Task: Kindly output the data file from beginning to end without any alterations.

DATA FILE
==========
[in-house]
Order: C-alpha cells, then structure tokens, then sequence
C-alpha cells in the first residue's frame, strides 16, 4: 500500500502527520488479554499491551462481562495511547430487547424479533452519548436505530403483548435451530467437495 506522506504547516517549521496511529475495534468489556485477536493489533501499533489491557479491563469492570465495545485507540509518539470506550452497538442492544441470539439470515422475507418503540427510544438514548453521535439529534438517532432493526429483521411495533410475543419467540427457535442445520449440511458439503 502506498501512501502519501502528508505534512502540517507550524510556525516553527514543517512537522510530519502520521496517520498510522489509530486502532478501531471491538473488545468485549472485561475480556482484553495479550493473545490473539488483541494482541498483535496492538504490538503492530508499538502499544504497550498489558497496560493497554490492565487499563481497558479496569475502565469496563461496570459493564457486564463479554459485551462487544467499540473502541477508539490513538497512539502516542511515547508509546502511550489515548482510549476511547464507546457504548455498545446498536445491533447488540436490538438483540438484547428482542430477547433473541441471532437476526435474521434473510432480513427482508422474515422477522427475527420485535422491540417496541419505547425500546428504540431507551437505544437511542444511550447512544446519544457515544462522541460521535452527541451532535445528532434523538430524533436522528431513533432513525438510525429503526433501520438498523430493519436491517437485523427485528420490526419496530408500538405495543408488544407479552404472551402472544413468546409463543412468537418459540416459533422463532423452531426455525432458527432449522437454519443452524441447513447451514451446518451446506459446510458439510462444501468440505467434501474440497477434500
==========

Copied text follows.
[in-house]
Order: C-alpha cells, then structure tokens, then sequence
C-alpha cells in the first residue's frame, strides 16, 4: 500500500502527520488479554499491551462481562495511547430487547424479533452519548436505530403483548435451530467437495 506522506504547516517549521496511529475495534468489556485477536493489533501499533489491557479491563469492570465495545485507540509518539470506550452497538442492544441470539439470515422475507418503540427510544438514548453521535439529534438517532432493526429483521411495533410475543419467540427457535442445520449440511458439503 502506498501512501502519501502528508505534512502540517507550524510556525516553527514543517512537522510530519502520521496517520498510522489509530486502532478501531471491538473488545468485549472485561475480556482484553495479550493473545490473539488483541494482541498483535496492538504490538503492530508499538502499544504497550498489558497496560493497554490492565487499563481497558479496569475502565469496563461496570459493564457486564463479554459485551462487544467499540473502541477508539490513538497512539502516542511515547508509546502511550489515548482510549476511547464507546457504548455498545446498536445491533447488540436490538438483540438484547428482542430477547433473541441471532437476526435474521434473510432480513427482508422474515422477522427475527420485535422491540417496541419505547425500546428504540431507551437505544437511542444511550447512544446519544457515544462522541460521535452527541451532535445528532434523538430524533436522528431513533432513525438510525429503526433501520438498523430493519436491517437485523427485528420490526419496530408500538405495543408488544407479552404472551402472544413468546409463543412468537418459540416459533422463532423452531426455525432458527432449522437454519443452524441447513447451514451446518451446506459446510458439510462444501468440505467434501474440497477434500